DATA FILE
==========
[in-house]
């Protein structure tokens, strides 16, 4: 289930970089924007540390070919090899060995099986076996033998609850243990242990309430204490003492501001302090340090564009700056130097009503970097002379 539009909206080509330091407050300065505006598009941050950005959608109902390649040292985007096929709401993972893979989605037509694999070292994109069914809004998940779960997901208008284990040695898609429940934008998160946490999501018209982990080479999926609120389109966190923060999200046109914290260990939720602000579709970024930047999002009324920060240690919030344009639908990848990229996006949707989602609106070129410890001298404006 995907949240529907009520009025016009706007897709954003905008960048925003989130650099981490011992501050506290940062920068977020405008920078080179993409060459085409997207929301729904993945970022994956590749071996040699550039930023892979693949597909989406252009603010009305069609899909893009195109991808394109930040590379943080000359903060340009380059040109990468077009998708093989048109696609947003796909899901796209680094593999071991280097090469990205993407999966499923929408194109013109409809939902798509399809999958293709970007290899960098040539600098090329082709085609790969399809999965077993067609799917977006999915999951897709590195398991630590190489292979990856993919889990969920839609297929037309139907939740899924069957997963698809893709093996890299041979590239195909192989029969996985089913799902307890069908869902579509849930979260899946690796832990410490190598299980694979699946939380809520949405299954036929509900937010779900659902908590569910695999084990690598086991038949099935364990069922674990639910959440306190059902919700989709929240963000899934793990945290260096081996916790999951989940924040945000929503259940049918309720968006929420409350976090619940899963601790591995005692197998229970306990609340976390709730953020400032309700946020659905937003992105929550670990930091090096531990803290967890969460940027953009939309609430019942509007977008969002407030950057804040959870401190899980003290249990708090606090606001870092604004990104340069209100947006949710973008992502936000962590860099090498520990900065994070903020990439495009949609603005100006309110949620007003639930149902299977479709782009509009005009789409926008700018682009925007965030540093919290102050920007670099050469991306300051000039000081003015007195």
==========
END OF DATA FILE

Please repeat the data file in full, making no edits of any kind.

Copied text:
[in-house]
């Protein structure tokens, strides 16, 4: 289930970089924007540390070919090899060995099986076996033998609850243990242990309430204490003492501001302090340090564009700056130097009503970097002379 539009909206080509330091407050300065505006598009941050950005959608109902390649040292985007096929709401993972893979989605037509694999070292994109069914809004998940779960997901208008284990040695898609429940934008998160946490999501018209982990080479999926609120389109966190923060999200046109914290260990939720602000579709970024930047999002009324920060240690919030344009639908990848990229996006949707989602609106070129410890001298404006 995907949240529907009520009025016009706007897709954003905008960048925003989130650099981490011992501050506290940062920068977020405008920078080179993409060459085409997207929301729904993945970022994956590749071996040699550039930023892979693949597909989406252009603010009305069609899909893009195109991808394109930040590379943080000359903060340009380059040109990468077009998708093989048109696609947003796909899901796209680094593999071991280097090469990205993407999966499923929408194109013109409809939902798509399809999958293709970007290899960098040539600098090329082709085609790969399809999965077993067609799917977006999915999951897709590195398991630590190489292979990856993919889990969920839609297929037309139907939740899924069957997963698809893709093996890299041979590239195909192989029969996985089913799902307890069908869902579509849930979260899946690796832990410490190598299980694979699946939380809520949405299954036929509900937010779900659902908590569910695999084990690598086991038949099935364990069922674990639910959440306190059902919700989709929240963000899934793990945290260096081996916790999951989940924040945000929503259940049918309720968006929420409350976090619940899963601790591995005692197998229970306990609340976390709730953020400032309700946020659905937003992105929550670990930091090096531990803290967890969460940027953009939309609430019942509007977008969002407030950057804040959870401190899980003290249990708090606090606001870092604004990104340069209100947006949710973008992502936000962590860099090498520990900065994070903020990439495009949609603005100006309110949620007003639930149902299977479709782009509009005009789409926008700018682009925007965030540093919290102050920007670099050469991306300051000039000081003015007195």